WP7 is a failure on Sales. Microsoft has tried to cover this, and tried to hide the truth by not revealing official numbers. Even Ralph de la Vega (AT&T CEO) confessed that the sales were poorer than expected. And we're talking american market, Microsoft's nest.

Taking this into consideration, let's picture what was going on when Microsoft and Nokia were shaping their deal. Ballmer knew their Operating System (UI copied from Zune, which was a big failure) was about to collapse and become a second failure (after Kin One and Two) so he presented his OS as the solution to Nokia's needs for a new OS. Giving instant, out of the box, ecosystem solution with Office integration, maybe even mentioning that they were planning to acquire Skype. Nokia took it, and gave away Ovi Maps, Ovi Store, and its reputation.

Once this deal is decided. Why would you announce it one year in advance of your plans of having a WP7 phone in the market? It represented a bold move, and most of the analysts assumed a position of "let's wait and see", while Nokia shares are nose-diving, not only because sysmbian and Meego were killed, but also because in the mean time, WP7 situation is coming to light, and we start to realize that WP7 is a failure.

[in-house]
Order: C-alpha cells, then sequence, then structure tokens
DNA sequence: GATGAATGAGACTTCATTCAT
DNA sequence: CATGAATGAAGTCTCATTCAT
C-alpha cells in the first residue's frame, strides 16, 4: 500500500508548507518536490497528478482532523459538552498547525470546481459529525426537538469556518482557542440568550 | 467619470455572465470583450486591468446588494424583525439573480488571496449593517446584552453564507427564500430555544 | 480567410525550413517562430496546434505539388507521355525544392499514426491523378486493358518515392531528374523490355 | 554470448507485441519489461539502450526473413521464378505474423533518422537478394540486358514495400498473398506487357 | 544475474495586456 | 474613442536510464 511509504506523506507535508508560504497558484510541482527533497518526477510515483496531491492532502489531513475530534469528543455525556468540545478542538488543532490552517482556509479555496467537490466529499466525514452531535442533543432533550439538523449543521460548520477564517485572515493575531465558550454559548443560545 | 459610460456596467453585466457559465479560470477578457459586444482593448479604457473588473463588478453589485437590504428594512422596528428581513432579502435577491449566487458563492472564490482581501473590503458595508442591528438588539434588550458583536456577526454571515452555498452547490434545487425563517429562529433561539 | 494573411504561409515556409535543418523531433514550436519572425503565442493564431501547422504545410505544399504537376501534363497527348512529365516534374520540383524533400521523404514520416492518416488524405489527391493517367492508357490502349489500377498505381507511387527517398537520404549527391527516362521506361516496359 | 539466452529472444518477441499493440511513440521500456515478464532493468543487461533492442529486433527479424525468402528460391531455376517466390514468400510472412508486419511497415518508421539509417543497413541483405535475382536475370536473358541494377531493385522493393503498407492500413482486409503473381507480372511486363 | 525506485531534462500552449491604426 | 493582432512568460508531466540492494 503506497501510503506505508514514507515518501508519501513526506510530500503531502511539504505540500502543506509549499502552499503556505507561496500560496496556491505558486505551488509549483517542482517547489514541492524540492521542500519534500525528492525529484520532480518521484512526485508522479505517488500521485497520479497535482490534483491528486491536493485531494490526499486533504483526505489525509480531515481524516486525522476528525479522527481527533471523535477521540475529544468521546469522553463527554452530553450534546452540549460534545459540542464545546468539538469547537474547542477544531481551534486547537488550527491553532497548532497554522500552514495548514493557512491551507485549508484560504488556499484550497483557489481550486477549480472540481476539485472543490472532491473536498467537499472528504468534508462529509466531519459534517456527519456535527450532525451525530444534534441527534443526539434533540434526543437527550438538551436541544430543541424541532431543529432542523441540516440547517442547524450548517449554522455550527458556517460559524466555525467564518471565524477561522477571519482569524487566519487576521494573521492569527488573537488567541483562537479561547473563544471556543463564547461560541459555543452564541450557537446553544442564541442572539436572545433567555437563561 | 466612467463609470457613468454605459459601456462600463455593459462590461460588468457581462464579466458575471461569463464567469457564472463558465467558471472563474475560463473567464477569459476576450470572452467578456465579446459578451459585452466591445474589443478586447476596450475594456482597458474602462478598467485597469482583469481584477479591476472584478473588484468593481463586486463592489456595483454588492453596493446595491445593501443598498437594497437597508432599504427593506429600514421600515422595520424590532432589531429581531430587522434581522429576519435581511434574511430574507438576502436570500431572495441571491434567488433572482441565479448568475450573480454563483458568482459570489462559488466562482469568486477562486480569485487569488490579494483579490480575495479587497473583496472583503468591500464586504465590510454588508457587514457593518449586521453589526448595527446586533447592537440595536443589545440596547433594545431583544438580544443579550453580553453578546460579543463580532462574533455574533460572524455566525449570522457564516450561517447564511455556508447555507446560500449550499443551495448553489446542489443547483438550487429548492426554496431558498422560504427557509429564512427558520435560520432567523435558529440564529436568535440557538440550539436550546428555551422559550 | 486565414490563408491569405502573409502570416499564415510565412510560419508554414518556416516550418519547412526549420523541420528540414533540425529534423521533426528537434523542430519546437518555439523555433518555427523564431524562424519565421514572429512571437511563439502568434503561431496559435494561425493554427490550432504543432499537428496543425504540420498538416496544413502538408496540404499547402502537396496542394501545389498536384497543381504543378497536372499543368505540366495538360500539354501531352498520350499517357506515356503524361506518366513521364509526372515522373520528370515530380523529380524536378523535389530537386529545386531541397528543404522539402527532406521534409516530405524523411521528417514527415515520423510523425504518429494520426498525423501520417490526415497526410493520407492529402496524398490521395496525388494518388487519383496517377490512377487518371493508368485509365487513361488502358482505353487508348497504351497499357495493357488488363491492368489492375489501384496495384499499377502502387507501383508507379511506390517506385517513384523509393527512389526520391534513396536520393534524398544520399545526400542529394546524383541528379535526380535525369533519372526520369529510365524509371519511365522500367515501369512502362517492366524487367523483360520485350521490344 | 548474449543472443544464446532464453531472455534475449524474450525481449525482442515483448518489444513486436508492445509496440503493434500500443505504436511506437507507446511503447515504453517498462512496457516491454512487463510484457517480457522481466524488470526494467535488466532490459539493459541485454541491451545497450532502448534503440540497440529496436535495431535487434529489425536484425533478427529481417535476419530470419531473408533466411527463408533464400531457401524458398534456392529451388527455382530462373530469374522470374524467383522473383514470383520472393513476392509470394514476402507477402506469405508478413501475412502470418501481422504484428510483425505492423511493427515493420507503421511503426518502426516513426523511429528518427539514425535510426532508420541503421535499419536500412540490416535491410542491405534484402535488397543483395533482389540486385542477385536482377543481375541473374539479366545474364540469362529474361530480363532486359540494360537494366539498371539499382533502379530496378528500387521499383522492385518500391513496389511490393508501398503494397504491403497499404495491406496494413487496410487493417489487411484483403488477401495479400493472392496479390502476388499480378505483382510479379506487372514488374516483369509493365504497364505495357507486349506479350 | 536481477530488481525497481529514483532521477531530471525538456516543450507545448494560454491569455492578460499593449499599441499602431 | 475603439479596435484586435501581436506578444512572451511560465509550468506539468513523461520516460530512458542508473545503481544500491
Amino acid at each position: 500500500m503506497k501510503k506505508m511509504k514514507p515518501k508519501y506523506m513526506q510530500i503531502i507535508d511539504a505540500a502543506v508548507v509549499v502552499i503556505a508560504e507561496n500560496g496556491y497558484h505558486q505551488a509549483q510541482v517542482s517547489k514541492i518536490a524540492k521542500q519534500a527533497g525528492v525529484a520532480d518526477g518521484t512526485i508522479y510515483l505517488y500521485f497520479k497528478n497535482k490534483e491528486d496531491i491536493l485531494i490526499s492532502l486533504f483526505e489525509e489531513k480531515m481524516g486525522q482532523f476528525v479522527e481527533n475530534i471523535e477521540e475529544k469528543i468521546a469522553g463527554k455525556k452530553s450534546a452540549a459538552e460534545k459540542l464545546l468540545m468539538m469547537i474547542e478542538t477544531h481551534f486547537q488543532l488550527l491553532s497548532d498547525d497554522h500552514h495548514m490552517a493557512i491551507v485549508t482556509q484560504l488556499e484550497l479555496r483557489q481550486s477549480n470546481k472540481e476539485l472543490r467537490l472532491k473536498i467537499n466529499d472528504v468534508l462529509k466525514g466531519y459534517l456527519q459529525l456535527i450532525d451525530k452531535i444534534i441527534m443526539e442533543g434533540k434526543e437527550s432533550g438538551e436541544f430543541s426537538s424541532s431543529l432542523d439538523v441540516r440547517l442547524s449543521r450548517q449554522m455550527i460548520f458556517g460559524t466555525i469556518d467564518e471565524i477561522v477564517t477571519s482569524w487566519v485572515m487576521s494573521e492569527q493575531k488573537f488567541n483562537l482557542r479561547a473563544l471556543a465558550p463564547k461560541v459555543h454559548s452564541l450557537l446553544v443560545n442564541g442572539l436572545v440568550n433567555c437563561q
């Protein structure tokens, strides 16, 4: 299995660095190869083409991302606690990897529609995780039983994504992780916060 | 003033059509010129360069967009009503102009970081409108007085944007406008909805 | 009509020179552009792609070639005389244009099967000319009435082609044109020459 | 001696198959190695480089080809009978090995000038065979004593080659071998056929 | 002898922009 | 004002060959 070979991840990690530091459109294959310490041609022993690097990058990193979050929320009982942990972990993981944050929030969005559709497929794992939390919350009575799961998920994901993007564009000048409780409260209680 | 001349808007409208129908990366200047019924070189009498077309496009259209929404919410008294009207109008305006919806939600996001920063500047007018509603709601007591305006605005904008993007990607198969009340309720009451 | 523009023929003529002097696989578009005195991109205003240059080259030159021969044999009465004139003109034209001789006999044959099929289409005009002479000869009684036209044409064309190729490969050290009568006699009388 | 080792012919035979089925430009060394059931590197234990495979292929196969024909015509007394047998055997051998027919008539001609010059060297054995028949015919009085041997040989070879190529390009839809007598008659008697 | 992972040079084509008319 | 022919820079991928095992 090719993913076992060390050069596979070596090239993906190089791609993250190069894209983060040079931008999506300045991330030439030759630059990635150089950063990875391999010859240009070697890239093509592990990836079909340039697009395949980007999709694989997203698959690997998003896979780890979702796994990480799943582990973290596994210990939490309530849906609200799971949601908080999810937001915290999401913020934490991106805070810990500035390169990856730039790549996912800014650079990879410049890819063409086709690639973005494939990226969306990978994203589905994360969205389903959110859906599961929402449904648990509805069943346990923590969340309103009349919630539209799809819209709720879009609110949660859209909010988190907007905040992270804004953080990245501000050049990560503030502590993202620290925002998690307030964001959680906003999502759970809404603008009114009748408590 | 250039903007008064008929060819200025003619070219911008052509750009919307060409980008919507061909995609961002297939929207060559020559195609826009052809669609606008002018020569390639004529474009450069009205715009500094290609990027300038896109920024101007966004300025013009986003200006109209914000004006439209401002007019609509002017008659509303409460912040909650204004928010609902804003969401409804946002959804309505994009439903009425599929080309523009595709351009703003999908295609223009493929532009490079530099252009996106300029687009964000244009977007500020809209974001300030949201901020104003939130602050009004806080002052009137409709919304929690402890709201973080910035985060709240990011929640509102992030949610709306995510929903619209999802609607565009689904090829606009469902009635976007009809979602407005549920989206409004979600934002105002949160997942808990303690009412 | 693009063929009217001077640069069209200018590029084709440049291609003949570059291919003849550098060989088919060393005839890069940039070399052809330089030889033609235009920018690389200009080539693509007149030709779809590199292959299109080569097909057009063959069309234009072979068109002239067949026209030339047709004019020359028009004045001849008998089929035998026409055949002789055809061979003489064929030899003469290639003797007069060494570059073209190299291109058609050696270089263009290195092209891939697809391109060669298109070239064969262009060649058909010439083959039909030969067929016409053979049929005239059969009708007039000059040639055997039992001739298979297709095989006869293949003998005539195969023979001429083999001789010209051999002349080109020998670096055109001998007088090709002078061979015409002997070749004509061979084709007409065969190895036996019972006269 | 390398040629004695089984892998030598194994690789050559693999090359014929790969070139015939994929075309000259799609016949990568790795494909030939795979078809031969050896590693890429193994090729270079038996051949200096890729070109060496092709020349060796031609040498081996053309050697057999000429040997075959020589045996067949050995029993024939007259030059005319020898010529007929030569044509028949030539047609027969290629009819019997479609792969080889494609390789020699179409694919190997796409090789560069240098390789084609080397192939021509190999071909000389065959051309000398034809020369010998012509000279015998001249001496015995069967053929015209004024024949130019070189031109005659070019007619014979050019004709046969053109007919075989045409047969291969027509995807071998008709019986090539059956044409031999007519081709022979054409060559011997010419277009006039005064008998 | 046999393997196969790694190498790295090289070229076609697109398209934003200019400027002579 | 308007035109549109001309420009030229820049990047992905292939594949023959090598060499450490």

The February 11th announcement, only helped Microsoft, to give additional few weeks/months of life to WP7, while it's killing Nokia. This (IMO) seems more like Microsoft's agenda, than Nokia's agenda, taking into consideration that Nokia presented it as its main and only OS from 2012 onwards.

What if WP7 was not announced? market share would still be going down, that's for sure. Bold move was required, but the execution is completely flawed. Regardless if WP7 is a failure, or if Nokia could make it survive. I agree Meego might not be the solution with its current state, but it is the closest Nokia has to a competitive OS, where it still had control and could make use of all the tools it has (including its own work force).